This challenge is a sequel to Letter Boxed Validator.

The New York Times has a daily online game called Letter Boxed (the link is behind a paywall; the game is also described here), presented on a square as follows:

Letter Boxed example from the New York Times

You are given 4 groups of 3 letters (each group corresponds to one side on the picture); no letter appears twice. The aim of the game is to find words made of those 12 letters (and those letters only) such that:

  • Each word is at least 3 letters long;
  • Consecutive letters cannot be from the same side;
  • The last letter of a word becomes the first letter of the next word;
  • All letters are used at least once (letters can be reused).

In this challenge, you are given the letters, and a dictionary. The goal is to output a valid solution, which minimizes the number of words used. If there is no solution, any consistent output is acceptable.

For the input {{I,C,O}, {M,R,E}, {G,N,S}, {A,P,L}}, a valid solution is PILGRIMAGE, ENCLOSE. Another valid solution is SOMNOLENCE, EPIGRAM. The following are not valid:

  • PILGRIMAGE, ECONOMIES (can't have CO since they are on the same side)
  • GRIMACES, SOPRANO (L has not been used)
  • PILGRIMAGE, ENCLOSURE (U is not one of the 12 letters)
  • ENCLOSE, PILGRIMAGE (last letter of 1st word is not first letter of 2nd word)
  • CROPS, SAIL, LEAN, NOPE, ENIGMA (number of words is not minimal)


Input consists of a dictionary, and of 4 groups of 3 letters. It can be in any suitable format.


A list of words giving a solution to the challenge. There may be several acceptable solutions: you should output at least one, but may output several if you want.

Test cases

The test cases use this dictionary. If using a large dictionary is too difficult on TIO, you may use instead the dictionary {PILGRIMAGE, ENCLOSE, SOMNOLENCE, EPIGRAM, ECONOMIES, GRIMACES, SOPRANO, ENCLOSURE, CROPS, SAIL, LEAN, NOPE, ENIGMA, OVERFLOWS, STACK, QUESTIONABLY, QUARTZ, ZIGZAG, GHERKIN, CODE, GOLF, NO, I, DO, NOT, IN}, but your code should in principle work on a larger dictionary.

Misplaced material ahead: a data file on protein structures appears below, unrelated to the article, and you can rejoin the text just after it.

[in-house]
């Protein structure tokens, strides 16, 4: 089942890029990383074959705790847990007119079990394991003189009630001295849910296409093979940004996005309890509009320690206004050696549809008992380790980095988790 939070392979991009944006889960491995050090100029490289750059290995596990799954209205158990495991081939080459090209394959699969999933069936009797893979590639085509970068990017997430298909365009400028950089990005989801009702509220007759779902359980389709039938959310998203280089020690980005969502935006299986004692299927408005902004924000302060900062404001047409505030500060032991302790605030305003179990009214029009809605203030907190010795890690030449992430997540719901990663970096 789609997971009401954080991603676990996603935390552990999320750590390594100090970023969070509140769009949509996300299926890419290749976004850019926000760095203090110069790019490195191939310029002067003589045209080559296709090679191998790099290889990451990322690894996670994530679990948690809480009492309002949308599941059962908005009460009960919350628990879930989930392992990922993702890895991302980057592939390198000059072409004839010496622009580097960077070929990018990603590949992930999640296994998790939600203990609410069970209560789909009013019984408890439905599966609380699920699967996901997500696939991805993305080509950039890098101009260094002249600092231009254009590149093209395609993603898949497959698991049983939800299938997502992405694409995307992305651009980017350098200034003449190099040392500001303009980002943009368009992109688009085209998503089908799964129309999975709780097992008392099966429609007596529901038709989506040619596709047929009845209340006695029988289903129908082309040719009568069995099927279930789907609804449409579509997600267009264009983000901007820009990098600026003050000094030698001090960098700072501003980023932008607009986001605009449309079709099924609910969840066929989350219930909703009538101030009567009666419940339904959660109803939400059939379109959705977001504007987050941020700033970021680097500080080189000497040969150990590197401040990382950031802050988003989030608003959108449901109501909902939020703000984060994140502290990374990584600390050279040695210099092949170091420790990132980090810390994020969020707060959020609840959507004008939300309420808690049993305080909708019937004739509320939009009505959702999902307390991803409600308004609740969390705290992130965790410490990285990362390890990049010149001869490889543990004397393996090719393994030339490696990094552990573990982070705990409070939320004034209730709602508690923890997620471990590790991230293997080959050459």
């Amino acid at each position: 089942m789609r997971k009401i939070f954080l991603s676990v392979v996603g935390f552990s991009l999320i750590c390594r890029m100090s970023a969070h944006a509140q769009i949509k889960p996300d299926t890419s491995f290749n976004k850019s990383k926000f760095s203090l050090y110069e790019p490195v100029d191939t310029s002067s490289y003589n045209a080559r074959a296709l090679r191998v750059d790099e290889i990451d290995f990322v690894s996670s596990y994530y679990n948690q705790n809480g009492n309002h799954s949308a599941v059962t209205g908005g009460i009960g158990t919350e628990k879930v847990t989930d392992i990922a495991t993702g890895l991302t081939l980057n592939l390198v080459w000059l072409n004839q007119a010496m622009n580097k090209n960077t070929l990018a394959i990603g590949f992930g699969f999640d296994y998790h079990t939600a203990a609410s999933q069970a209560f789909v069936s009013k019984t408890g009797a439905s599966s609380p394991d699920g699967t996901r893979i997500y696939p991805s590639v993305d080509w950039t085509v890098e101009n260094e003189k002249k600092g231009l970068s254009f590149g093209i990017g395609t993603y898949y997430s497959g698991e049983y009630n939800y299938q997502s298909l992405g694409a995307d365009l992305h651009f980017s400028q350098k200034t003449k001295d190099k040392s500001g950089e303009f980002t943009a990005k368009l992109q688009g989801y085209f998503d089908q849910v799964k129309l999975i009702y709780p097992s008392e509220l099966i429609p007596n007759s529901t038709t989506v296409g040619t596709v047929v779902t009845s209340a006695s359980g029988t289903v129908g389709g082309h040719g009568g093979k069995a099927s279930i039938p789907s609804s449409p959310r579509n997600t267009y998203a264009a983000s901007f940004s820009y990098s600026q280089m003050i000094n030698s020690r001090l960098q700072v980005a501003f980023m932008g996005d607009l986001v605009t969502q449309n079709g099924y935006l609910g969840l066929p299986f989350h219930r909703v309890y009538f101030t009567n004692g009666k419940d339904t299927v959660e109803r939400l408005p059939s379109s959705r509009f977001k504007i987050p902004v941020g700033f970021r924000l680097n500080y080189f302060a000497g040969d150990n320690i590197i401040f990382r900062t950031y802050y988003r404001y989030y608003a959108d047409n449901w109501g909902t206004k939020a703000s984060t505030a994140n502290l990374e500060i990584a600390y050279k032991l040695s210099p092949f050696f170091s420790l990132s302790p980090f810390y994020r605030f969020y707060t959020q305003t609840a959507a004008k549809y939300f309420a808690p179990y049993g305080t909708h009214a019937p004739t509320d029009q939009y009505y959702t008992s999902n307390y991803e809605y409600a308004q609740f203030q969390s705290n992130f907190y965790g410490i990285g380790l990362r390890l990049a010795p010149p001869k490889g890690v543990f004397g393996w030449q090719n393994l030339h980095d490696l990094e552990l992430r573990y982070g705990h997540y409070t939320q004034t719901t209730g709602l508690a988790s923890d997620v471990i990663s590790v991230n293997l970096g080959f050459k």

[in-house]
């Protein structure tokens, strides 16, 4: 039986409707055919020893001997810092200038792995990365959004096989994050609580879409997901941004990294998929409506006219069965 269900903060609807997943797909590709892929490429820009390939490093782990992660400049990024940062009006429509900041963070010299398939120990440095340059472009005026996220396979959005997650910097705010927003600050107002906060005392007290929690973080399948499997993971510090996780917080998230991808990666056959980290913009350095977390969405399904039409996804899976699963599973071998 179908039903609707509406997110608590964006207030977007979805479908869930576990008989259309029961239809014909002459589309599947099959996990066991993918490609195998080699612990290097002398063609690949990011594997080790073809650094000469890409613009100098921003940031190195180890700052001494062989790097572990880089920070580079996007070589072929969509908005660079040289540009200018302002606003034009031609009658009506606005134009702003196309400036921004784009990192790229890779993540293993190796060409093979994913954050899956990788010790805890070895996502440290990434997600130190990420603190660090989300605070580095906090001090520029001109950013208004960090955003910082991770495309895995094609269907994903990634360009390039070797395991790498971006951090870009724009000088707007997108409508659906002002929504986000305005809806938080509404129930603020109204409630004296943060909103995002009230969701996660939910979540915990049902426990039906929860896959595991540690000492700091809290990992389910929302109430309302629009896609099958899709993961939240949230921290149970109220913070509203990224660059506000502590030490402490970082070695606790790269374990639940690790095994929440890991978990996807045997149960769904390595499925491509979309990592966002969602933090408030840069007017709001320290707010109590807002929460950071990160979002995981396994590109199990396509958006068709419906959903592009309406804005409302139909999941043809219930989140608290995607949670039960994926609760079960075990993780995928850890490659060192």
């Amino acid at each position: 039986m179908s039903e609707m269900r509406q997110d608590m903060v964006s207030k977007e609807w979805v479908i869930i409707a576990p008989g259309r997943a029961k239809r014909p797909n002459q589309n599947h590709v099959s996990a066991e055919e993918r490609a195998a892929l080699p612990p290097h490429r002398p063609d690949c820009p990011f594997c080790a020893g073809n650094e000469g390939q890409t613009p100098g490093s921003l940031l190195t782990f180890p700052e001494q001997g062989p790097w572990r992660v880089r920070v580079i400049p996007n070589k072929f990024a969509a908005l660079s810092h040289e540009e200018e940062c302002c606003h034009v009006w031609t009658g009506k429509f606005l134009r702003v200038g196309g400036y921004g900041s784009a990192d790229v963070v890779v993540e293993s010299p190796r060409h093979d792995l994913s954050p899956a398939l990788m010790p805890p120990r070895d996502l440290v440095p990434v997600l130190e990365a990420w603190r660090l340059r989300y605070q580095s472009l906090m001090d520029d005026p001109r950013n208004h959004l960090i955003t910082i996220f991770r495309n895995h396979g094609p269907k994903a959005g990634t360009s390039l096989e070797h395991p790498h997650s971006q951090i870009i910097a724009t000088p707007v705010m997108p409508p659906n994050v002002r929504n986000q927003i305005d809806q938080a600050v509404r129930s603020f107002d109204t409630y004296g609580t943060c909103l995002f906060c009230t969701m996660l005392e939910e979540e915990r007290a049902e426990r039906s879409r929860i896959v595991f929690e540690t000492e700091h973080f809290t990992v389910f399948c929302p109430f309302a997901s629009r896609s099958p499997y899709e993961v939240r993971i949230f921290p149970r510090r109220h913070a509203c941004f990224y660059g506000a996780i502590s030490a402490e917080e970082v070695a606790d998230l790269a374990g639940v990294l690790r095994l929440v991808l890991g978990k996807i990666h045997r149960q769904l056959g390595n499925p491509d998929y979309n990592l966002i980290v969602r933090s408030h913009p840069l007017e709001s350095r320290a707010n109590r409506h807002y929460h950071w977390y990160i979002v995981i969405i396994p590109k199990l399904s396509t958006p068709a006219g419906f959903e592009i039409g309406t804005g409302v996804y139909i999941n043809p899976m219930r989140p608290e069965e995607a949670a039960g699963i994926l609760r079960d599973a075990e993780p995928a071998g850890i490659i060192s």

Note that the solution is not necessarily unique; these are possible solutions.

Input={{I,C,O}, {M,R,E}, {G,N,S}, {A,P,L}}. Solution: PILGRIMAGE, ENCLOSE

Input:{{OSA}, {FVK}, {WEL}, {CTR}}. Solution: OVERFLOWS, STACK.

Input: {{BCD}, {FGH}, {JKL}, {MNP}}. No solution.

Input: {{AQT}, {LUI}, {BOE}, {NSY}}. Solution: QUESTIONABLY

Input: {{QGN}, {ZUR}, {AHK}, {ITE}}. Solution: QUARTZ, ZIGZAG, GHERKIN.


This , lowest score in bytes wins!

  • \$\begingroup\$ Sandbox link \$\endgroup\$ Jun 23, 2019 at 11:02
  • \$\begingroup\$ Do I receive the dictionary as input? \$\endgroup\$
    – Gymhgy
    Jun 23, 2019 at 11:07
  • \$\begingroup\$ @EmbodimentofIgnorance Yes, dictionary is part of the input. Clarified. \$\endgroup\$ Jun 23, 2019 at 11:09
  • 1
    \$\begingroup\$ Such a large dictionary is going to be hard to embed in TIO links -- if it's possible at all. I'd recommend to provide a much smaller dictionary including all words used in the solutions and just a couple of other useless ones. \$\endgroup\$
    – Arnauld
    Jun 23, 2019 at 11:25
  • 1
    \$\begingroup\$ @Arnauld OK, I've added a small dictionary which should be enough for all test cases. \$\endgroup\$ Jun 23, 2019 at 11:35

1 Answer 1


Jelly, 38 bytes


Try it online!

A dyadic link taking the flattened letters as left argument and the dictionary as right. Returns a list of strings of one of the shortest solutions, or a zero if there is no solution.

Full explanation to follow once it’s a bit better golfed.


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